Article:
I just submitted the revised manuscript of the 2nd edition U.S. and Latin American Relations to Wiley (my last update on the book was a month ago). I had three excellent reviewers, who will see the fruits of their considerable labor. There wasn't much overhaul but a lot of small things added up--I also switched the order of two chapters.

I've already been trying to address various permissions issues (for photos and primary documents) and now we hopefully will be able to move forward fairly quickly. But there are still various tasks to complete:

1. Permissions get finalized.
2. The manuscript will have to be formatted and copy-edited.
3. I go over all the copy-edits
4. I get a fresh set of page proofs and make an index
5. We agree on cover art

Looking back, I see that it was exactly one year ago that I signed the contract with Wiley and started work. There has been a lot of intense work since then.

This will be out in 2015, likely spring, knock on wood! It will be fun to see it in print so many years after the first edition was published. If you want a taste, go buy a cheap used old edition and see if you would be interested in having it all updated and expanded.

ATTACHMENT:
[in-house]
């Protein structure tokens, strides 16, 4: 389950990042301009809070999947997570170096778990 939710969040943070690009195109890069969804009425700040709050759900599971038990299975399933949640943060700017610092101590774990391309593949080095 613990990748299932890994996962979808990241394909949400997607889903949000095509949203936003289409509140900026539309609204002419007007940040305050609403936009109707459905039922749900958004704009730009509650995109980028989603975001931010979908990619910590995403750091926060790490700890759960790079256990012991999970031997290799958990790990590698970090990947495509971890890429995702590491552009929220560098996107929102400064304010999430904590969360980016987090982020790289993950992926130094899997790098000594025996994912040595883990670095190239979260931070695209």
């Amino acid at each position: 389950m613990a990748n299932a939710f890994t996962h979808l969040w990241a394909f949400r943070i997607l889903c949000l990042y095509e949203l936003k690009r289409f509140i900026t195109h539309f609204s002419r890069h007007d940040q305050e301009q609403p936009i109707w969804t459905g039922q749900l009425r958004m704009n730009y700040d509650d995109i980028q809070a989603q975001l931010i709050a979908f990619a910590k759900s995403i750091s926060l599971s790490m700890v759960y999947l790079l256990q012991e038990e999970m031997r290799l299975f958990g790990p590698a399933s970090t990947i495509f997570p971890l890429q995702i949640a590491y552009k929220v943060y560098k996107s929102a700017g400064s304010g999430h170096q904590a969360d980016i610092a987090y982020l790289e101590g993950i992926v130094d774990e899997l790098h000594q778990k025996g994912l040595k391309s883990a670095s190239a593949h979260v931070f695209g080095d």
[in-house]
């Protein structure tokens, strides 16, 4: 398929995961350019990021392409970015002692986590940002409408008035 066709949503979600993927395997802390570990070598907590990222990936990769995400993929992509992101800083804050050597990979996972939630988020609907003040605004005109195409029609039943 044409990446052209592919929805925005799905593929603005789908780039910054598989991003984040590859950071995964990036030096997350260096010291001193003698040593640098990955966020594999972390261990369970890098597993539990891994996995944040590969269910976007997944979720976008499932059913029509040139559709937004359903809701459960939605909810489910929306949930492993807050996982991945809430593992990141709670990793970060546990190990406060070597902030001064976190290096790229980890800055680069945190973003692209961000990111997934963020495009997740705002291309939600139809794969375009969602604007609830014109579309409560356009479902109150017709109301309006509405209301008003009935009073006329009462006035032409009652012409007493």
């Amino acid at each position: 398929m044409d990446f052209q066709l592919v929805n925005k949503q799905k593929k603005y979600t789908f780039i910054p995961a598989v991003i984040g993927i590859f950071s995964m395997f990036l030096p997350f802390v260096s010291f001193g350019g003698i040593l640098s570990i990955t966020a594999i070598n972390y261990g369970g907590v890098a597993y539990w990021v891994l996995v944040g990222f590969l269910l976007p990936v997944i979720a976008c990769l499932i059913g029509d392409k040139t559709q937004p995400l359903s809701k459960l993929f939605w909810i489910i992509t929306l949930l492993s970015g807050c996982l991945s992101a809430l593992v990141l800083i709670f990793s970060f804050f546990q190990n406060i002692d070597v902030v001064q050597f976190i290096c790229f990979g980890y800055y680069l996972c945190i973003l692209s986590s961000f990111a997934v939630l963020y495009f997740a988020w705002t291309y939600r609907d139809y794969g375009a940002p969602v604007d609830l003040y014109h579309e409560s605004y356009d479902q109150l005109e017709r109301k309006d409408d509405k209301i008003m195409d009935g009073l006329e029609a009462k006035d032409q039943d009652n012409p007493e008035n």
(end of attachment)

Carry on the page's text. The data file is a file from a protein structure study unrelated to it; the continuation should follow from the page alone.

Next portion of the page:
Central Planning and Big Data in Allende's Chile

Simply fascinating article in The New Yorker about consultant Stafford Beer being invited to Chile to help the Salvador Allende government set up what we would now call a "Big Data" project to coordinate central planning. It is based on Eden Medina's book Cybernetic Revolutionaries, which I have not read but should.

The idea was science fiction-like. You would sit in a futuristic chair--of course equipped with ash tray and glass holder--in a room with screens, which would feed constantly updated data about production, supplies, etc. and even allowing for quick projections of the probable effects of your decisions before you commit to them. "La vía chilena" would therefore be as scientifically based as possible. It never actually worked, in part because of the difficulties inherent in such a project but also because the Allende government had so little time in office.